Just before Christmas break, my daughter asked me the difference between desire and determination. It was a good question, a question she probably wouldn’t have thought to ask had it not been for her English teacher assigning a paper on the contrasting elements of desire and determination. It was the kind of good question that requires a good answer. I gave an example she would understand and defined the difference as this: desire is want and determination is the work behind the want.
The next morning, when the printer – with its incessant error codes and empty ink cartridges – refused to print her paper, we found ourselves wanting a final draft. We wanted it badly enough to work for it. We gave up on attempting printer repair, drove to Staples, paid a printing fee, and quickly scurried to the school. Desire and determination had joined in holy union, a mind-body connection of wanting something and doing something, resulting in results. Our goal was met.
This whole desire/determination thing was solid stuff, so useful in fact, I decided to write about it. What better way to encourage endurance in keeping New Year’s resolutions than to offer useful knowledge about the merits of staying determined?! Forget desire. Who needs it? Just set goals, store knowledge, stay determined, do the work, get results. Easy.
But it was horse crap. Most of it anyway. My observations read like the scientific method – informative and about as inspiring as the instruction manual for my printer. As if we can troubleshoot our way to the good life. As if knowing what to do and doing it are the keys to living well. Let me tell you, when my brain is overloaded with input, and my body is overworked and my ink cartridges are empty, any memory of previous desires is quickly erased by error codes. I have to get to the heart of the problem. Which is exactly what my goal meeting guide was missing – some heart.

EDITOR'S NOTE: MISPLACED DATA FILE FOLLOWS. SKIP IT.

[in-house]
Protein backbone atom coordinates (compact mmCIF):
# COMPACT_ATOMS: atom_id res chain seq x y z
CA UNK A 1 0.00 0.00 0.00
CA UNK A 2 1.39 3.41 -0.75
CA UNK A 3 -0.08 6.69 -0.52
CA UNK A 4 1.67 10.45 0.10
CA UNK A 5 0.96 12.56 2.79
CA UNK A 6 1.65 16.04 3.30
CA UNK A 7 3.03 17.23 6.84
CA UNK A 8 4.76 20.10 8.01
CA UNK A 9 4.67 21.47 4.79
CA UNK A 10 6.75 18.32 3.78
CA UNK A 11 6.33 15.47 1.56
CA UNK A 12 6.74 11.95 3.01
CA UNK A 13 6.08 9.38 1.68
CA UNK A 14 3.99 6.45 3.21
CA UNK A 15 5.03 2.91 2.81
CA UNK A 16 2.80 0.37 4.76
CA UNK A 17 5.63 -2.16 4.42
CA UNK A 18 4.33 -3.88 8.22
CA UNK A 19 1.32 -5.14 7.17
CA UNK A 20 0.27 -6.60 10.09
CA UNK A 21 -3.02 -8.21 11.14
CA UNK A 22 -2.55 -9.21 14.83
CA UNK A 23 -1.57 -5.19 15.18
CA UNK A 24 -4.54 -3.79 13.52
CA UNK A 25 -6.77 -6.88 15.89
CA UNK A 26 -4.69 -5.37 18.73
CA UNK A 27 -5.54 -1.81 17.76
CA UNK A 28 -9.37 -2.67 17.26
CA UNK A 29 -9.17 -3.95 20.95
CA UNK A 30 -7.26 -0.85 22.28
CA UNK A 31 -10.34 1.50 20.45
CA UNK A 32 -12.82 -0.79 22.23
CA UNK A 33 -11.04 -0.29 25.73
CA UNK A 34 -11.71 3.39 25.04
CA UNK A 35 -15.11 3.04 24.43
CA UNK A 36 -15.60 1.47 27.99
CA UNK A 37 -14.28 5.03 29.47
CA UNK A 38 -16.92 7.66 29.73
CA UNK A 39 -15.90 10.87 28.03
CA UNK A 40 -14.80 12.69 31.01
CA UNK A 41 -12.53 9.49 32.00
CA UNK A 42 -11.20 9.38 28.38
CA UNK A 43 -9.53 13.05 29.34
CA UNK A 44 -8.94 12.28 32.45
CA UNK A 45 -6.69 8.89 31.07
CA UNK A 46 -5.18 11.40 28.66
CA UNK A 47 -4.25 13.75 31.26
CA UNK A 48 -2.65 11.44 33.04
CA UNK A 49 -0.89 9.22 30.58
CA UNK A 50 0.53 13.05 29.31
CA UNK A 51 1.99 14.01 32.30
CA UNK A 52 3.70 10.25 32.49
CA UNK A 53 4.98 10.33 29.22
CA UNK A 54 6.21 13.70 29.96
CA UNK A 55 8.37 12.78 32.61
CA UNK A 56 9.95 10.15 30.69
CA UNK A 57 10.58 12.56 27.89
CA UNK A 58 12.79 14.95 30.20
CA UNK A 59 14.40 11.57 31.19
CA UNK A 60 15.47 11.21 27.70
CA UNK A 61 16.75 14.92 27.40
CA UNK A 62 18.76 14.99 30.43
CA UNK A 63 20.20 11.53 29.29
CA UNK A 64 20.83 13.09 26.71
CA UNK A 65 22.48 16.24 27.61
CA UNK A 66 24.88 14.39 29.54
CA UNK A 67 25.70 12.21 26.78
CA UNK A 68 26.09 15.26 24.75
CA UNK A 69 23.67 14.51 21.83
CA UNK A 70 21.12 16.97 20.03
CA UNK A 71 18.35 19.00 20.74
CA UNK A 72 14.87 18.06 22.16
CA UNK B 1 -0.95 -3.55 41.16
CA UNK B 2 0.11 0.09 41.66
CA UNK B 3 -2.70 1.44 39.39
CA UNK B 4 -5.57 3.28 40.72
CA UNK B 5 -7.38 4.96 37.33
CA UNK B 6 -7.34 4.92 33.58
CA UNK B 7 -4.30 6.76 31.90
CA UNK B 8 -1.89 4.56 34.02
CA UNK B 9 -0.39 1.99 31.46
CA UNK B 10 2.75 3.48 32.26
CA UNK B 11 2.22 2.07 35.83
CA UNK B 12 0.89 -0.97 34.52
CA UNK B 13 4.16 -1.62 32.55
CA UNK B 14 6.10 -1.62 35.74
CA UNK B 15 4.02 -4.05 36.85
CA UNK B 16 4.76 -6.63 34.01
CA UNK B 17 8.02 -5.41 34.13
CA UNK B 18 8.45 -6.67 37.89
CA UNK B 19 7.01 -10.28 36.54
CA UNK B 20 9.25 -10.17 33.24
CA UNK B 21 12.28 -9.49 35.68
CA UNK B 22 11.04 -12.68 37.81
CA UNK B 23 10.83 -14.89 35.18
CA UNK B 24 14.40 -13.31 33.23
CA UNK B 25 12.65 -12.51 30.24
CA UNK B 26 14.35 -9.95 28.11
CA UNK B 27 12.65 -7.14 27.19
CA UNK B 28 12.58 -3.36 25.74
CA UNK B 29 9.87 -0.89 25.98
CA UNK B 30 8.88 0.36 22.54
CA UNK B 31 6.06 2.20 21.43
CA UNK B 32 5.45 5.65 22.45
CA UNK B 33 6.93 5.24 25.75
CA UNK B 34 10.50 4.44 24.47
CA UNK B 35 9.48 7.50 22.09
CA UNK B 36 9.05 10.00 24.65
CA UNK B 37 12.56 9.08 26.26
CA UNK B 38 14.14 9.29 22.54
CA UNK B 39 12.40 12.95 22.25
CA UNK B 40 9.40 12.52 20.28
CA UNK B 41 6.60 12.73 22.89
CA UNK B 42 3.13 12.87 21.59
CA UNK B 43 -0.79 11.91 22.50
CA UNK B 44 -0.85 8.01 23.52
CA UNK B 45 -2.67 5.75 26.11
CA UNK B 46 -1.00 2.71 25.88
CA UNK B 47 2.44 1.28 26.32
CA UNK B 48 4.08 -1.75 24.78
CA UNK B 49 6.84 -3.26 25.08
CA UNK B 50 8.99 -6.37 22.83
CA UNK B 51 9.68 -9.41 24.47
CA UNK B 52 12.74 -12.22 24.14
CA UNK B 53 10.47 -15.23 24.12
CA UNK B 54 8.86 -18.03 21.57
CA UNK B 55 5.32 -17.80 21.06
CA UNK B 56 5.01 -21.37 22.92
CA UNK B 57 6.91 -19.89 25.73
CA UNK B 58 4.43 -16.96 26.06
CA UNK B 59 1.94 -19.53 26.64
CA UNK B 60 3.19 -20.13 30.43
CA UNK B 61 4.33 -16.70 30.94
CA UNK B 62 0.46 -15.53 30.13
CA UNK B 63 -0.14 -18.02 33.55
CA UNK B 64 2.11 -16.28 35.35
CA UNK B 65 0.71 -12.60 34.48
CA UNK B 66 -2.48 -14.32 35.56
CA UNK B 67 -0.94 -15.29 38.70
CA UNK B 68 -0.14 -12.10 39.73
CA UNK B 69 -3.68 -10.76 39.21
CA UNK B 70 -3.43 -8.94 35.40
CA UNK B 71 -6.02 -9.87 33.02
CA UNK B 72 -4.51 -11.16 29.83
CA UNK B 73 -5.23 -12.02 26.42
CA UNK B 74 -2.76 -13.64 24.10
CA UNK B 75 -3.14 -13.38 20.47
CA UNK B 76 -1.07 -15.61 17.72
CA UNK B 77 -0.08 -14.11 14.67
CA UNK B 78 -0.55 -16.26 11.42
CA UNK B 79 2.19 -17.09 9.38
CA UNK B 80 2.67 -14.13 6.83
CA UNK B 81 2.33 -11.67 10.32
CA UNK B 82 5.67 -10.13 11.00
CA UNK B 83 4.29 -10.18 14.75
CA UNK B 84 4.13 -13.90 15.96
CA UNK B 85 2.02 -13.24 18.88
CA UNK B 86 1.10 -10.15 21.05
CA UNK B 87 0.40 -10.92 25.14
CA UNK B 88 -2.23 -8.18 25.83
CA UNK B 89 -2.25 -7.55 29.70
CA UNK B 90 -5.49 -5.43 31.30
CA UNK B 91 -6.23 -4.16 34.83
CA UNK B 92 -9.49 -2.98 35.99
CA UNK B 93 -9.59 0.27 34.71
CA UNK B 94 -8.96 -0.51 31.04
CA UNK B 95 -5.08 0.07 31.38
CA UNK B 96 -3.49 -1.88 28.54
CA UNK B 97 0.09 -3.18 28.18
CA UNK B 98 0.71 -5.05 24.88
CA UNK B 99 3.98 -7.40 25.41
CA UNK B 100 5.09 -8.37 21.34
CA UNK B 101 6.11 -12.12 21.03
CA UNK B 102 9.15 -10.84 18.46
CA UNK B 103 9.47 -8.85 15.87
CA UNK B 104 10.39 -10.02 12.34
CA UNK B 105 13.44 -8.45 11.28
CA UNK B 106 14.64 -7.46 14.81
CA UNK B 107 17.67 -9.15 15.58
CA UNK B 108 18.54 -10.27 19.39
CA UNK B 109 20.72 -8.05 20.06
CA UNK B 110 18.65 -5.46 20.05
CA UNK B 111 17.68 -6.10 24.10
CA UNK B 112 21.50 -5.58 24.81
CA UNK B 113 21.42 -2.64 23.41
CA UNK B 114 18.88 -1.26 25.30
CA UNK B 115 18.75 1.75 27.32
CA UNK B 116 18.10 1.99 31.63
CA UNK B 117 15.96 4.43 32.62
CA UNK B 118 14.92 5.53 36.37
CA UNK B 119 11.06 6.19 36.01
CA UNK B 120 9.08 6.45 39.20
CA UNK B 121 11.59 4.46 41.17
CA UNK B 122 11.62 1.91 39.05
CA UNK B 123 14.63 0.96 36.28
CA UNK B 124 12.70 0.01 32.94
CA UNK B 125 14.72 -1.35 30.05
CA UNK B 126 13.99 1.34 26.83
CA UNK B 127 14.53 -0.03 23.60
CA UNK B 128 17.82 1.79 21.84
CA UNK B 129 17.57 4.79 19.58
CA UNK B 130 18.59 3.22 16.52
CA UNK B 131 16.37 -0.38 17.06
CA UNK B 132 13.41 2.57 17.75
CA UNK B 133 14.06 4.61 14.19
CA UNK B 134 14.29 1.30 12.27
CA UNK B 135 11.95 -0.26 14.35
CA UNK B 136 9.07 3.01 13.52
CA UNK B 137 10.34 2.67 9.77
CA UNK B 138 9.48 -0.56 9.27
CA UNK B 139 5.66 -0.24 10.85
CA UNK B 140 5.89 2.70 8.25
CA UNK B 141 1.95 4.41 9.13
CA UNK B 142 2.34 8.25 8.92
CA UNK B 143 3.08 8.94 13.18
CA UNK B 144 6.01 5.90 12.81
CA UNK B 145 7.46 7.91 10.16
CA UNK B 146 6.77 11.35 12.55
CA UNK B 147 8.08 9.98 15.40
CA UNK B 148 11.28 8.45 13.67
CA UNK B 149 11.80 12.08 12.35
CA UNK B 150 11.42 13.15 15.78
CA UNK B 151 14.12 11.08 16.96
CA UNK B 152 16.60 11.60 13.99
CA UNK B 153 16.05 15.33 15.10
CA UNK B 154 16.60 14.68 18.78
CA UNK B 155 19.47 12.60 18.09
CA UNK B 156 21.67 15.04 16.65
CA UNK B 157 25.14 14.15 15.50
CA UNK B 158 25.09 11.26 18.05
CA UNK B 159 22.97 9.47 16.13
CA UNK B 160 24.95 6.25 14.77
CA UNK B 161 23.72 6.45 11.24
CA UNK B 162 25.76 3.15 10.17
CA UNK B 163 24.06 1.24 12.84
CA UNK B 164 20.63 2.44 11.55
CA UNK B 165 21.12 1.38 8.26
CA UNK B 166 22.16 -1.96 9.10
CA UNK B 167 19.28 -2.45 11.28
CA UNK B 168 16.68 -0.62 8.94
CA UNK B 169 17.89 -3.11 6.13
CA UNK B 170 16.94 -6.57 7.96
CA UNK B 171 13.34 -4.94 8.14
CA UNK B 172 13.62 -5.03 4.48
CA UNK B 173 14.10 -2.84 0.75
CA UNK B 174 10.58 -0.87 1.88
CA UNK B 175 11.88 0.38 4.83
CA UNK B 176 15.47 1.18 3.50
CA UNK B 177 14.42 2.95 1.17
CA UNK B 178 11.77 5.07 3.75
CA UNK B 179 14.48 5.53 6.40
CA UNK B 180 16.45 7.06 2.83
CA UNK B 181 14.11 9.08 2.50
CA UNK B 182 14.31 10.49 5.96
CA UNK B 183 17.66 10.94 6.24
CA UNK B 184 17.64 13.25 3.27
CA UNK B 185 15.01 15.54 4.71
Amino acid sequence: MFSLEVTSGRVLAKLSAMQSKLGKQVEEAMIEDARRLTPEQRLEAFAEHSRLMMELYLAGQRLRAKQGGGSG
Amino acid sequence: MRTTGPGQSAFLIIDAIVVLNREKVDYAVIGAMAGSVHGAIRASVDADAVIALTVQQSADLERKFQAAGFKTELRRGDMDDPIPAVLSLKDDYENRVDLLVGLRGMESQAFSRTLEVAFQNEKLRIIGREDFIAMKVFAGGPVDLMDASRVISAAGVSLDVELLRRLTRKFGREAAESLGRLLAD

God created me with a heart and I’m not a whole person without it. When it’s properly cared for by my Creator, in healthy harmony with every part of me, it’s my driving force – my motivator – not for function, for more. God designed me with purpose and for purpose: to love Him with all my heart, mind, and strength. Desire God, know Him, and obey Him.
How do we live with big purpose and fewer malfunctions? Well, my friends, we can’t settle for a quick troubleshoot. Those cutesy woodblocks at Target, with their copious glitter and scrolly words of positivity, reminding you to “Never stop dreaming!” or “Just keep swimming” or “Coffee, cats, rainbows, smile” might encourage you to take a deep breath, but fluffy words aren’t worth a darn when it’s time to roll up the sleeves and push the pile. Loving God with every part of our being requires dedication more than determination.
So make these your goals: Let God care for your heart and guide your desires. Pray His prayers instead of your own. Read His wisdom rather than random advice. Rely on His promises and His strength in your weakness. Speak the truth and find a friend willing to do the same.
And desire Him above all else – that’s purpose defined.